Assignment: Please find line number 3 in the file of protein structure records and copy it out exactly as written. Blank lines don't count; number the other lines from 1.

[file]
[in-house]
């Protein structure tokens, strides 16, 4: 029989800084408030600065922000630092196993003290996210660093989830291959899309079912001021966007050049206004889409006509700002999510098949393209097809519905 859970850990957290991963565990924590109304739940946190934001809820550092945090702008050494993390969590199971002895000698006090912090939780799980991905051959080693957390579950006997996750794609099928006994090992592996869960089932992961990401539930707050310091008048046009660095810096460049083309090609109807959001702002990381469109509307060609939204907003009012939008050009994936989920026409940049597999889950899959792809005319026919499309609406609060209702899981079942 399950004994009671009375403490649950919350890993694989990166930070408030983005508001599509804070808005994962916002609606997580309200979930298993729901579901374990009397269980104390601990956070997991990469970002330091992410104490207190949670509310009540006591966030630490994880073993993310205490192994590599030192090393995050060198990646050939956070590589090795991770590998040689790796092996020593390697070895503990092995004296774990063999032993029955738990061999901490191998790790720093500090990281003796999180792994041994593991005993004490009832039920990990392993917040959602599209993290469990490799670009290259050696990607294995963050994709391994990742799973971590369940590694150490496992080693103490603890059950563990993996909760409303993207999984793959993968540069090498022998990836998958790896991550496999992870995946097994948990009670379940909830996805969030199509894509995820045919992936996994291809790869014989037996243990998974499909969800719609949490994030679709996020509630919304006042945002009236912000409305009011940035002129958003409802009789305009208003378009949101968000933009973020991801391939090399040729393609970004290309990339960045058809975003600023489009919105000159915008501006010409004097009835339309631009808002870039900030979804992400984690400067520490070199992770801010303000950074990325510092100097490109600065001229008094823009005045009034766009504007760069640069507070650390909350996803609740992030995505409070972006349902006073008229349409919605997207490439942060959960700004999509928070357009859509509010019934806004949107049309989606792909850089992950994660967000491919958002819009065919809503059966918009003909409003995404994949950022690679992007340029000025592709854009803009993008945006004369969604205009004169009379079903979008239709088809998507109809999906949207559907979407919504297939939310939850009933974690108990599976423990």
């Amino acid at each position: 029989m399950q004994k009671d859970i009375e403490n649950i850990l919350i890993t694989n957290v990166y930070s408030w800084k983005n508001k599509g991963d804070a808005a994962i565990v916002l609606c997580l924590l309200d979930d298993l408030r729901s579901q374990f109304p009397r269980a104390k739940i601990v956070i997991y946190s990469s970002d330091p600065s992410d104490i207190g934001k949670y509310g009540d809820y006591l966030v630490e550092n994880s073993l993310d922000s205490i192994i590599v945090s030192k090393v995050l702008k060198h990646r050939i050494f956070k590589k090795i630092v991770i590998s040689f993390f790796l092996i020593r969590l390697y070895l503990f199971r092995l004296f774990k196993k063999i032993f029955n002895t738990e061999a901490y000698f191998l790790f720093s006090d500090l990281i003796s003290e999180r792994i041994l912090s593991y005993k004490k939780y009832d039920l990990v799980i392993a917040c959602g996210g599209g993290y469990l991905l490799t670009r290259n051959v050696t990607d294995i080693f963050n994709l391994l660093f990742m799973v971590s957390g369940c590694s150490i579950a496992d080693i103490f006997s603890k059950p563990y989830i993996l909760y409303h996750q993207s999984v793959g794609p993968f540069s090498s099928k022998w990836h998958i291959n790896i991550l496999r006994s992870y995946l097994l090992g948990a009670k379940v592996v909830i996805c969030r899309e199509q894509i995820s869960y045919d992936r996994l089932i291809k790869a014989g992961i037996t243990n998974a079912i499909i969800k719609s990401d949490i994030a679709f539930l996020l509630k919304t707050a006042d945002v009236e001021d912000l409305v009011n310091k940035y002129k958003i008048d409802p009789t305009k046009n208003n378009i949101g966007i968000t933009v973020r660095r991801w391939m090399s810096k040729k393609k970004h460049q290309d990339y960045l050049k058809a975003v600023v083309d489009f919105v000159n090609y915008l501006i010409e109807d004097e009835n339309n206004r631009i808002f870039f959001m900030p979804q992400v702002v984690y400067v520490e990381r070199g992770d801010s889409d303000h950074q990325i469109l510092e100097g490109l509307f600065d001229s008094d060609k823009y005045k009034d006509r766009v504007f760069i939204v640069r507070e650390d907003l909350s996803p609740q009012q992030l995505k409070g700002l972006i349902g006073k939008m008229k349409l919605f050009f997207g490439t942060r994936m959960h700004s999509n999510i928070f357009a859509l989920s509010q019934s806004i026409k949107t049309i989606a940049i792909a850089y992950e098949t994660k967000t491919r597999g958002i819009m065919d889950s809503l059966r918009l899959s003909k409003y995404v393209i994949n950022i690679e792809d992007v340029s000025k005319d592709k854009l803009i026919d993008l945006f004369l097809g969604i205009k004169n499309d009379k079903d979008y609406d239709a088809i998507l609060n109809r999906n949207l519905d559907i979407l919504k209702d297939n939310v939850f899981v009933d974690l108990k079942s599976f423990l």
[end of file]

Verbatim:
């Amino acid at each position: 029989m399950q004994k009671d859970i009375e403490n649950i850990l919350i890993t694989n957290v990166y930070s408030w800084k983005n508001k599509g991963d804070a808005a994962i565990v916002l609606c997580l924590l309200d979930d298993l408030r729901s579901q374990f109304p009397r269980a104390k739940i601990v956070i997991y946190s990469s970002d330091p600065s992410d104490i207190g934001k949670y509310g009540d809820y006591l966030v630490e550092n994880s073993l993310d922000s205490i192994i590599v945090s030192k090393v995050l702008k060198h990646r050939i050494f956070k590589k090795i630092v991770i590998s040689f993390f790796l092996i020593r969590l390697y070895l503990f199971r092995l004296f774990k196993k063999i032993f029955n002895t738990e061999a901490y000698f191998l790790f720093s006090d500090l990281i003796s003290e999180r792994i041994l912090s593991y005993k004490k939780y009832d039920l990990v799980i392993a917040c959602g996210g599209g993290y469990l991905l490799t670009r290259n051959v050696t990607d294995i080693f963050n994709l391994l660093f990742m799973v971590s957390g369940c590694s150490i579950a496992d080693i103490f006997s603890k059950p563990y989830i993996l909760y409303h996750q993207s999984v793959g794609p993968f540069s090498s099928k022998w990836h998958i291959n790896i991550l496999r006994s992870y995946l097994l090992g948990a009670k379940v592996v909830i996805c969030r899309e199509q894509i995820s869960y045919d992936r996994l089932i291809k790869a014989g992961i037996t243990n998974a079912i499909i969800k719609s990401d949490i994030a679709f539930l996020l509630k919304t707050a006042d945002v009236e001021d912000l409305v009011n310091k940035y002129k958003i008048d409802p009789t305009k046009n208003n378009i949101g966007i968000t933009v973020r660095r991801w391939m090399s810096k040729k393609k970004h460049q290309d990339y960045l050049k058809a975003v600023v083309d489009f919105v000159n090609y915008l501006i010409e109807d004097e009835n339309n206004r631009i808002f870039f959001m900030p979804q992400v702002v984690y400067v520490e990381r070199g992770d801010s889409d303000h950074q990325i469109l510092e100097g490109l509307f600065d001229s008094d060609k823009y005045k009034d006509r766009v504007f760069i939204v640069r507070e650390d907003l909350s996803p609740q009012q992030l995505k409070g700002l972006i349902g006073k939008m008229k349409l919605f050009f997207g490439t942060r994936m959960h700004s999509n999510i928070f357009a859509l989920s509010q019934s806004i026409k949107t049309i989606a940049i792909a850089y992950e098949t994660k967000t491919r597999g958002i819009m065919d889950s809503l059966r918009l899959s003909k409003y995404v393209i994949n950022i690679e792809d992007v340029s000025k005319d592709k854009l803009i026919d993008l945006f004369l097809g969604i205009k004169n499309d009379k079903d979008y609406d239709a088809i998507l609060n109809r999906n949207l519905d559907i979407l919504k209702d297939n939310v939850f899981v009933d974690l108990k079942s599976f423990l």